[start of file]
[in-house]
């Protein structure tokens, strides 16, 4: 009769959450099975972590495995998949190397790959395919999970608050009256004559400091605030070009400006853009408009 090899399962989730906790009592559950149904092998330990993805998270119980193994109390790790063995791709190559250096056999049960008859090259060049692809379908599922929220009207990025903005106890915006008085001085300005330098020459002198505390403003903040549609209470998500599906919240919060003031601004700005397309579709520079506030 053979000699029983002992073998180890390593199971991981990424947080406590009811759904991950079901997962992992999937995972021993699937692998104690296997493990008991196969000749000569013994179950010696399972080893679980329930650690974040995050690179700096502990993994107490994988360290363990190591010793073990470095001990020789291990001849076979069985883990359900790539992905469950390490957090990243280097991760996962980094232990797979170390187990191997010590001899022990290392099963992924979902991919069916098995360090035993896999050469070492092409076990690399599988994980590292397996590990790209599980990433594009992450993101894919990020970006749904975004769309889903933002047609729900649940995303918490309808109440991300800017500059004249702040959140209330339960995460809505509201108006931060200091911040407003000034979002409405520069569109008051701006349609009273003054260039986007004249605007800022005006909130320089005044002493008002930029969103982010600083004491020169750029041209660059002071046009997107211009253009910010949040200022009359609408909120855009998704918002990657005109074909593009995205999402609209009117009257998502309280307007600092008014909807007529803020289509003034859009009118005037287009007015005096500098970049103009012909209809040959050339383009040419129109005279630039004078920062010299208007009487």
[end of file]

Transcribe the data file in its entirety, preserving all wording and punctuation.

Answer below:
[in-house]
């Protein structure tokens, strides 16, 4: 009769959450099975972590495995998949190397790959395919999970608050009256004559400091605030070009400006853009408009 090899399962989730906790009592559950149904092998330990993805998270119980193994109390790790063995791709190559250096056999049960008859090259060049692809379908599922929220009207990025903005106890915006008085001085300005330098020459002198505390403003903040549609209470998500599906919240919060003031601004700005397309579709520079506030 053979000699029983002992073998180890390593199971991981990424947080406590009811759904991950079901997962992992999937995972021993699937692998104690296997493990008991196969000749000569013994179950010696399972080893679980329930650690974040995050690179700096502990993994107490994988360290363990190591010793073990470095001990020789291990001849076979069985883990359900790539992905469950390490957090990243280097991760996962980094232990797979170390187990191997010590001899022990290392099963992924979902991919069916098995360090035993896999050469070492092409076990690399599988994980590292397996590990790209599980990433594009992450993101894919990020970006749904975004769309889903933002047609729900649940995303918490309808109440991300800017500059004249702040959140209330339960995460809505509201108006931060200091911040407003000034979002409405520069569109008051701006349609009273003054260039986007004249605007800022005006909130320089005044002493008002930029969103982010600083004491020169750029041209660059002071046009997107211009253009910010949040200022009359609408909120855009998704918002990657005109074909593009995205999402609209009117009257998502309280307007600092008014909807007529803020289509003034859009009118005037287009007015005096500098970049103009012909209809040959050339383009040419129109005279630039004078920062010299208007009487």